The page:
I am sure most of you have heard the reports coming in of an absolutely fantastic crop in most parts of Saskatchewan. This is really remarkable given the very late start that most areas of the province experienced because of last winter. Two crops in particular – canola and durum wheat – seem to be beyond everyone’s expectations. This is good news for Saskatchewan because agriculture, once again, may have to shoulder a bigger load in maintaining our economy given some of the recent economic news coming out.
All spring and summer there have been announcements coming out of the potash and fertilizer industries about indefinite cancellations of expansion projects. Mosaic put two potash expansions on hold. Potash Corp. has been dramatically cutting back production and is preparing to layoff hundreds of workers. Yara Fertilizer at Belle Plaine cancelled their expansion which would have doubled the size of the plant. Almost all of the other companies who were planning on green field projects have announced dramatic cutbacks in their plans to build.
The latest number on wholesale trade in Saskatchewan shows a 6.1% decline in the month of July which amounts to $128 million. Saskatchewan had the largest drop in wholesale trade anywhere in Canada and in fact other areas of Canada that had no economic growth are now showing large increases in wholesale trade and outpacing Saskatchewan. Saskatchewan’s numbers are the worst in western Canada.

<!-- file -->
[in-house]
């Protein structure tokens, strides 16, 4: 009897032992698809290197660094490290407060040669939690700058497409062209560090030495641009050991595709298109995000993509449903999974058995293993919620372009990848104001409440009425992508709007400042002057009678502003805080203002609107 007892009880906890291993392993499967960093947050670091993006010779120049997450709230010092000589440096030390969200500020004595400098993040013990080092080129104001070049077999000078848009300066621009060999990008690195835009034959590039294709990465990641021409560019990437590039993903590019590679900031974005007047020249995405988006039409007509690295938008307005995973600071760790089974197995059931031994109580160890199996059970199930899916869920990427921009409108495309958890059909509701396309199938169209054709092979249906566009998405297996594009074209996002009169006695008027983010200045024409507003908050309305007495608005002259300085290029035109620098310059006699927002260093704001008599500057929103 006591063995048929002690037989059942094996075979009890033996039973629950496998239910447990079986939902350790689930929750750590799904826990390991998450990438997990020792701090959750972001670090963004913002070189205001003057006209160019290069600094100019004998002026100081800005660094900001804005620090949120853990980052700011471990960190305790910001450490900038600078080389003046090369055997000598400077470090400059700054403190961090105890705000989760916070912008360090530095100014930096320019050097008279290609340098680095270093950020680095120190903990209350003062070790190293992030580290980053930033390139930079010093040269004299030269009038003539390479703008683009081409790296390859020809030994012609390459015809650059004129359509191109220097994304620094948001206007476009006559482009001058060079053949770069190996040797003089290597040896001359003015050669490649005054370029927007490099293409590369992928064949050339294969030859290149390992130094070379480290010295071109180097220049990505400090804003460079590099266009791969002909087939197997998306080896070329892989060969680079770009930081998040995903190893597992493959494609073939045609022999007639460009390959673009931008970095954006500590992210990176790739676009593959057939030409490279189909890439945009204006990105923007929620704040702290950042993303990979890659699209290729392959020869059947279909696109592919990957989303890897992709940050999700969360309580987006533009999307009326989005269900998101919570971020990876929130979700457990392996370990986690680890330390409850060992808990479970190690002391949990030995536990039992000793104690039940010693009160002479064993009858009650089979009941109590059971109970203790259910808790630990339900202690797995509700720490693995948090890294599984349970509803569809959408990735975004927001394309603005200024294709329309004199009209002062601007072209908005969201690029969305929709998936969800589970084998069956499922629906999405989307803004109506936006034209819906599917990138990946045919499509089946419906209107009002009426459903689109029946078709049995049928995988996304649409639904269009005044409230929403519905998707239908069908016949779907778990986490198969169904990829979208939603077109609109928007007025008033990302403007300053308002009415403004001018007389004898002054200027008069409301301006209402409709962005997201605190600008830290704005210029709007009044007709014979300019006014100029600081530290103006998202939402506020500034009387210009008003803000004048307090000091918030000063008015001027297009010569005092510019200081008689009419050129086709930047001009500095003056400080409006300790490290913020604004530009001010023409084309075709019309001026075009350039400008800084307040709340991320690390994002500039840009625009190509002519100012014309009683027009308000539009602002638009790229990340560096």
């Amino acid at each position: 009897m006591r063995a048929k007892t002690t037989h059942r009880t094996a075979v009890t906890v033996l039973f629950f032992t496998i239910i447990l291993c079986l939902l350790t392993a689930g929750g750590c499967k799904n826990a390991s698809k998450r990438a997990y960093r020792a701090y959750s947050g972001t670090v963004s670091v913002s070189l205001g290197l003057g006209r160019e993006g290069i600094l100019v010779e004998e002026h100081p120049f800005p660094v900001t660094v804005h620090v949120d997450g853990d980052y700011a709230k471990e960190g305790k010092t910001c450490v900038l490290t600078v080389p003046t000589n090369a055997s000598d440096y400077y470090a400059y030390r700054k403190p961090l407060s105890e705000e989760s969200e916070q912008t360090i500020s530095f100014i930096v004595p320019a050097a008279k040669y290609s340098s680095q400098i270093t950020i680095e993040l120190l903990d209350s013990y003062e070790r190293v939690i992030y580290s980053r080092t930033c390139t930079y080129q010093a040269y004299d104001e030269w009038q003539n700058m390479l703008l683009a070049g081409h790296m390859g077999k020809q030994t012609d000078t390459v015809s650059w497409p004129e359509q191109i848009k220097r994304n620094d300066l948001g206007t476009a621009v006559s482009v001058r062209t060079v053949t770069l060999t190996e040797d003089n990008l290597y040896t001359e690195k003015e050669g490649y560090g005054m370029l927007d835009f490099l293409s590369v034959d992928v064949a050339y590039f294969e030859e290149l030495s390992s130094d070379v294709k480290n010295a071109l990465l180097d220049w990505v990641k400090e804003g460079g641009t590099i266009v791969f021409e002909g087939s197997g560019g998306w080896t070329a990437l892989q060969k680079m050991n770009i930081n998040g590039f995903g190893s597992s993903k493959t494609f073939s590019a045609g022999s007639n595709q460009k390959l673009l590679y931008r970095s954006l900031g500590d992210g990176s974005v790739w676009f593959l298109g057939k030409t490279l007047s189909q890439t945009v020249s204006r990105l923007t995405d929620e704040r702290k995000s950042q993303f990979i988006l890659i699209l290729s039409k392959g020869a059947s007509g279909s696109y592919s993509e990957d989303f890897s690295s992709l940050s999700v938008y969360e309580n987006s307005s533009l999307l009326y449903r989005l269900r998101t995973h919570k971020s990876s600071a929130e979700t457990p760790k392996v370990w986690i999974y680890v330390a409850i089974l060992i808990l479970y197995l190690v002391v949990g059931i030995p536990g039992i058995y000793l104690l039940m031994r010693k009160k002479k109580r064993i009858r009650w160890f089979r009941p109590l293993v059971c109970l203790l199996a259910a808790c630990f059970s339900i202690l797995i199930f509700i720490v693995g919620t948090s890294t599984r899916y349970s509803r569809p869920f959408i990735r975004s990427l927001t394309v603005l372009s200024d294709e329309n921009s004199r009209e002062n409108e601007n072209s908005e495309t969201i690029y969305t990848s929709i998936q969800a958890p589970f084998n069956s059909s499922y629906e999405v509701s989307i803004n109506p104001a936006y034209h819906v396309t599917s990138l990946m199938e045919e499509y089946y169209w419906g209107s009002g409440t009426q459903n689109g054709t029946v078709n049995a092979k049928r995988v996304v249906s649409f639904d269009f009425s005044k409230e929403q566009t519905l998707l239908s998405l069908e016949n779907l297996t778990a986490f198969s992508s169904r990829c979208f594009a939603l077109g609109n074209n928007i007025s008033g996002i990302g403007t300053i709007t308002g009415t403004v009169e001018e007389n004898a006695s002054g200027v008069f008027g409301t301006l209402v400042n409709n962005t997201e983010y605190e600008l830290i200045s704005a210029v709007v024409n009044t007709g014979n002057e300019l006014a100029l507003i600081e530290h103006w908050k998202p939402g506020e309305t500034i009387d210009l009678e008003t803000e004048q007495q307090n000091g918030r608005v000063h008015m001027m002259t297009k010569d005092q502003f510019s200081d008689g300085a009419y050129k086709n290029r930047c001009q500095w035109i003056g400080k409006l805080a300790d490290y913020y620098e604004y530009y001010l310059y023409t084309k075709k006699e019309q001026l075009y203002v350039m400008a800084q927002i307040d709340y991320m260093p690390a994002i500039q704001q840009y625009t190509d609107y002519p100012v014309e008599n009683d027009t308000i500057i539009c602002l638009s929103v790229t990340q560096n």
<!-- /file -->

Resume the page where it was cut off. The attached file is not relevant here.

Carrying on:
The large crop coming off will see fairly dramatic price cuts in several of the commodities. The challenge will now be the logistics and transportation system being able to move this large crop in a cost-effective manner so that the increased bushels being produced will make up for the fairly dramatic drops in price. Saskatchewan agriculture today is competing with a lot of other products that demands space in the rail and road systems The dramatic increase in the movement of oil which has been well documented over the last few months will compete for engine power with canola, wheat, pulse crops, etc.
The fact that this Sask Party government during very good economic times was so eager to throw most of its economic eggs into the potash basket instead of developing infrastructure particularly in the transportation sector means that Saskatchewan may not be able to reverse some of the economic indicators which show our economy slowing and the price of most commodities softening with the exception of oil if it can be moved out of the province.
The unwillingness of the Sask Party government to enter into strategic partnerships and insist on leaving everything to so-called free enterprise system means that Saskatchewan is at the pleasure of the so-called free enterprise companies and that we are subject then to the boom and bust of those companies.
Wouldn’t it be nice to be able to process, package and market on both the wholesale and retail levels parts of this huge crop that we have grown this year? And wouldn’t it be nice to be collecting the taxes from the jobs that would accrue from that processing and the building that would take place in the communities that would be near those endeavours?
Instead – almost all of it will once again be loaded onto railcars, trucks and moved somewhere else. Let’s hope that the good times in this province don’t end with this crop because our politicians didn’t have the foresight to plan for the future in good economic times.
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These issues must be debated for “The Right Reasons”.